The objective of this application is to better understand the hormonal and neural regulation of glucose production (gluconeogenesis and glycogenolysis) in vivo in the normal and insulin resistant state.
The specific aims are to understand 1) the physiologic relevance of brain insulin signaling in the control of hepatic glucose production, 2) the mechanisms by which the body defends itself against hypoglycemia through modulation of hormone secretion and action, and 3) the interplay between gluconeogenesis and glycogenolysis in determining hepatic glucose production in the insulin resistant state with a view to directing therapeutic intervention. Studies will be carried out in fasted conscious dogs prepared surgically and fitted with a variety of sampling and infusion catheters (e.g. adrenalectomy, catheters placed in the portal and hepatic veins, vertebral and carotid arteries, 3rd cerebral ventricle, etc.) as required by the protocol. Glucose metabolism will be assessed using A-V difference (liver, gut, hind limb) and tracer (3H-glucose) techniques. Gluconeogenesis and glycogenolysis will be determined using A-V difference and isotopic (2H2O,3H-glucose, 13C-alanine) methods. In addition, to explore molecular mechanisms of control, biopsies (liver, hypothalamus, muscle, fat, etc) will be taken for assessment of various cellular signaling cascades, mRNA expression, protein levels and enzyme activities. Hormonal levels will be controlled using somatostatin or adrenalectomy and hormone replacement. Neural mediators will be controlled using blocker infusion or surgical denervation. Substrate levels will be controlled by exogenous infusion or pharmacologic manipulation. The results from the proposed studies should enhance our understanding of the control of glucose production in vivo and thereby facilitate the development of solutions to metabolic problems evident in the diabetic and obese patient.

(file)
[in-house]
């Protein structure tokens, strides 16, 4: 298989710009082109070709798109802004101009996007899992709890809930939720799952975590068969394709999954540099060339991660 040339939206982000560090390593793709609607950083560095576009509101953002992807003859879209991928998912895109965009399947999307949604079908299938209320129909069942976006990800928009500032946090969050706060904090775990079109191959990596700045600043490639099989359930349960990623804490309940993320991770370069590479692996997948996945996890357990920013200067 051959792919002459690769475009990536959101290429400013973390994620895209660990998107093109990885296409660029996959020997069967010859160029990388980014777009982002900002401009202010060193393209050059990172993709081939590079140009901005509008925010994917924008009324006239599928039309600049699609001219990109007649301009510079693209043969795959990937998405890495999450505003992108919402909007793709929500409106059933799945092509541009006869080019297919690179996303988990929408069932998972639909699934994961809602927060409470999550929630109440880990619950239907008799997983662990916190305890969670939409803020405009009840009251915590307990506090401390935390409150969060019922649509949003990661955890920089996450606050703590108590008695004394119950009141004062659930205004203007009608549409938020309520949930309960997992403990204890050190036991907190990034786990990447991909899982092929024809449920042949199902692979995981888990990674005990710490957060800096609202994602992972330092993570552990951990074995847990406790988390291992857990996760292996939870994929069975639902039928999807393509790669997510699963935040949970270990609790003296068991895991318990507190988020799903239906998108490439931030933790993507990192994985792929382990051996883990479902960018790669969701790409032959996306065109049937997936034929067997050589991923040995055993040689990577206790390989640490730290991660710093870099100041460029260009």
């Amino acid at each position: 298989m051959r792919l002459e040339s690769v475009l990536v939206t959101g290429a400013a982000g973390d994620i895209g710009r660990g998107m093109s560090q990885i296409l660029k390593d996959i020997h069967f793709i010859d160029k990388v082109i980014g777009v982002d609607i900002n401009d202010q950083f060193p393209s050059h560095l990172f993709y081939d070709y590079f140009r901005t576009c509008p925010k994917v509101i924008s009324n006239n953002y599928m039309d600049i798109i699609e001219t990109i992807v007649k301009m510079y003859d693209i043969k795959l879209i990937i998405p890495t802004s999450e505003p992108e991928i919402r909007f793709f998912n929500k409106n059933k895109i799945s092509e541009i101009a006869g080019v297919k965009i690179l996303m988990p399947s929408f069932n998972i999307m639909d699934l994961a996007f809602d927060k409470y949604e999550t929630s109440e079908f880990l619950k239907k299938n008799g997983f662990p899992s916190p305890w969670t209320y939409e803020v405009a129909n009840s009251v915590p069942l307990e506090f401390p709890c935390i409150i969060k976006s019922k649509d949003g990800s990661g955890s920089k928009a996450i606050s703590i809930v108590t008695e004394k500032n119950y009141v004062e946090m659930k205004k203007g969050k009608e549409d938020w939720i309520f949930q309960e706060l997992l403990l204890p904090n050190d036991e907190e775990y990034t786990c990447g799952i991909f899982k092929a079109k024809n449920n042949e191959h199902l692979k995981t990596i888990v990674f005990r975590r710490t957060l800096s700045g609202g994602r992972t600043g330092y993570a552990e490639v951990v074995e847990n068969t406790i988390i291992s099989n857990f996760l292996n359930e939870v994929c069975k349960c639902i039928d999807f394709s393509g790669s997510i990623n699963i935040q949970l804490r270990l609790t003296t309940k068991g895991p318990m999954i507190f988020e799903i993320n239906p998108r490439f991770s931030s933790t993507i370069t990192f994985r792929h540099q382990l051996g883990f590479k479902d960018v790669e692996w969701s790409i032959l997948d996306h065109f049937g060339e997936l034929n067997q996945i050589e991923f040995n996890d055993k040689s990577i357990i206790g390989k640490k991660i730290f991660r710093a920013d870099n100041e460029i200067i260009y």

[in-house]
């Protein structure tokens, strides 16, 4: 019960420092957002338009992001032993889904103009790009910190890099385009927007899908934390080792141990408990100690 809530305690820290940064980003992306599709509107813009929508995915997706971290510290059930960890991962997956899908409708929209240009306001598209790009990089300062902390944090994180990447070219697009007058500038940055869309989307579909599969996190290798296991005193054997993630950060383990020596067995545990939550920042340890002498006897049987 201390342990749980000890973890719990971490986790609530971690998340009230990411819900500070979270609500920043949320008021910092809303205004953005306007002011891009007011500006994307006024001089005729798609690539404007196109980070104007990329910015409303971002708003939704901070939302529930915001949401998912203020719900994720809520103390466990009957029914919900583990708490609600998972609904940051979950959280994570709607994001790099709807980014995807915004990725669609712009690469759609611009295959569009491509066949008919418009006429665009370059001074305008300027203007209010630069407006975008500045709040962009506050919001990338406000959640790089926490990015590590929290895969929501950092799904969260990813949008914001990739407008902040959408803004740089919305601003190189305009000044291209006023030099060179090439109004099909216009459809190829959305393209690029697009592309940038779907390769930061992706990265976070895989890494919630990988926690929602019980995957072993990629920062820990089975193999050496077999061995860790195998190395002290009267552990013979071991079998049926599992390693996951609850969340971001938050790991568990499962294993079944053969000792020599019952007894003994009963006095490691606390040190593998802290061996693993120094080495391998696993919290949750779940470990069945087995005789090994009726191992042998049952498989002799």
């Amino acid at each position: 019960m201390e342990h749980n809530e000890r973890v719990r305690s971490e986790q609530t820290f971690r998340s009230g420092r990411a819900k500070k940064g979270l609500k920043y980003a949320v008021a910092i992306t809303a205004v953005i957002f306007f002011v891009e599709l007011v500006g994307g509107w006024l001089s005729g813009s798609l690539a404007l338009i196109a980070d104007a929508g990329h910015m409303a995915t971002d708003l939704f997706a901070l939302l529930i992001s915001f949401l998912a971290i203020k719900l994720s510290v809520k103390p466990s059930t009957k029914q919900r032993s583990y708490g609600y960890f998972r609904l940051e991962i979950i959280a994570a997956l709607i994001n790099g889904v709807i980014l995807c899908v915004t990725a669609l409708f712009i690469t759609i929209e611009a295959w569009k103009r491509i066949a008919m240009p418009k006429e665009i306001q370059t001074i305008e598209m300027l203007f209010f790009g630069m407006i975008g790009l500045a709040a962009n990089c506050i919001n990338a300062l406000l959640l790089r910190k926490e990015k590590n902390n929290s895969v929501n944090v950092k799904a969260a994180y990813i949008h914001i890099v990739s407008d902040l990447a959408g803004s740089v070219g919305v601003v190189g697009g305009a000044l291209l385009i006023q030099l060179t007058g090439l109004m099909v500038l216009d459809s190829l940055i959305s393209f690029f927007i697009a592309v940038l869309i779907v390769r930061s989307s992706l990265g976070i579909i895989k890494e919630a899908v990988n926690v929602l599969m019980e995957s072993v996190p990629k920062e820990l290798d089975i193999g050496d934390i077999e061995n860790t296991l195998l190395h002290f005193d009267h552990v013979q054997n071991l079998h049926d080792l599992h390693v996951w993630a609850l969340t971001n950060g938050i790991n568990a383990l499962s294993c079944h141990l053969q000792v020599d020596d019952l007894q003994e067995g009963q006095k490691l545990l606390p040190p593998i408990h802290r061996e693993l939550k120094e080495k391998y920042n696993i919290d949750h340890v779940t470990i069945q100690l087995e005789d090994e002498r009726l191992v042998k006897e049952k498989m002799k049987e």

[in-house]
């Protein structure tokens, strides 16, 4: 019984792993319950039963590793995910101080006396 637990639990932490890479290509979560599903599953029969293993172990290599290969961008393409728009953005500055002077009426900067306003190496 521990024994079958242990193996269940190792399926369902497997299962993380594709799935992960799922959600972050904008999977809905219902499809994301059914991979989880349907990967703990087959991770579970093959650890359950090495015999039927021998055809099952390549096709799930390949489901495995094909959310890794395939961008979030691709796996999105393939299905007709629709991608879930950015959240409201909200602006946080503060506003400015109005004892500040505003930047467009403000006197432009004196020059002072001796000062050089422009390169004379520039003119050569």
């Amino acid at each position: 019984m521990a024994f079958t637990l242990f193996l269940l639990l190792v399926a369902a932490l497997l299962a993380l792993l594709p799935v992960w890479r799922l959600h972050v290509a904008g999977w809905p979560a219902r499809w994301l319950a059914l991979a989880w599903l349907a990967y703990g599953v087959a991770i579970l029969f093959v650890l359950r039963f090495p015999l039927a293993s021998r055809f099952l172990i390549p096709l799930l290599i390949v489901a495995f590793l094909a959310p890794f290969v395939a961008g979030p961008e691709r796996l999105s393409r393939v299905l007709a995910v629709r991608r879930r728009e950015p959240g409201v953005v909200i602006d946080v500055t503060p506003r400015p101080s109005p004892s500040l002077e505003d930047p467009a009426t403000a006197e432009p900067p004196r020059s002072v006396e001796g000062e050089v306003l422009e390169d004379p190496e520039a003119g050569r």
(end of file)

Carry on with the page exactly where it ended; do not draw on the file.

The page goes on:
Public Health Relevance

Overproduction of glucose by the liver is a major contributor to hyperglycemia in diabetes and may result from hepatic and central insulin resistance;this grant will address the mechanisms by which insulin regulates the liver. Low blood sugar following insulin treatment is the major limitation to tight control of glycemia in the individual with diabetes;this project will further elucidate the mechanisms by which the body defends itself against hypoglycemia. Diet induced obesity is associated with insulin resistance and is a major cause of diabetes;this project will explore the mechanisms involved in the development of insulin resistance and potential treatment strategies will be investigated.

Agency
National Institute of Health (NIH)
Institute
National Institute of Diabetes and Digestive and Kidney Diseases (NIDDK)
Type
Research Project (R01)
Project #
5R01DK018243-36
Application #
7848889
Study Section
Integrative Physiology of Obesity and Diabetes Study Section (IPOD)
Program Officer
Laughlin, Maren R
Project Start
1978-06-01
Project End
2013-05-31
Budget Start
2010-06-01
Budget End
2011-05-31
Support Year
36
Fiscal Year
2010
Total Cost
$729,564
Indirect Cost
Name
Vanderbilt University Medical Center
Department
Physiology
Type
Schools of Medicine
DUNS #
004413456
City
Nashville
State
TN
Country
United States
Zip Code
37212
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Winnick, Jason J; Kraft, Guillaume; Gregory, Justin M et al. (2016) Hepatic glycogen can regulate hypoglycemic counterregulation via a liver-brain axis. J Clin Invest 126:2236-48
Coate, Katie C; Kraft, Guillaume; Shiota, Masakazu et al. (2015) Chronic overeating impairs hepatic glucose uptake and disposition. Am J Physiol Endocrinol Metab 308:E860-7
Edgerton, Dale S; Cherrington, Alan D (2015) Is brain insulin action relevant to the control of plasma glucose in humans? Diabetes 64:696-9
Coate, Katie C; Kraft, Guillaume; Moore, Mary Courtney et al. (2014) Hepatic glucose uptake and disposition during short-term high-fat vs. high-fructose feeding. Am J Physiol Endocrinol Metab 307:E151-60

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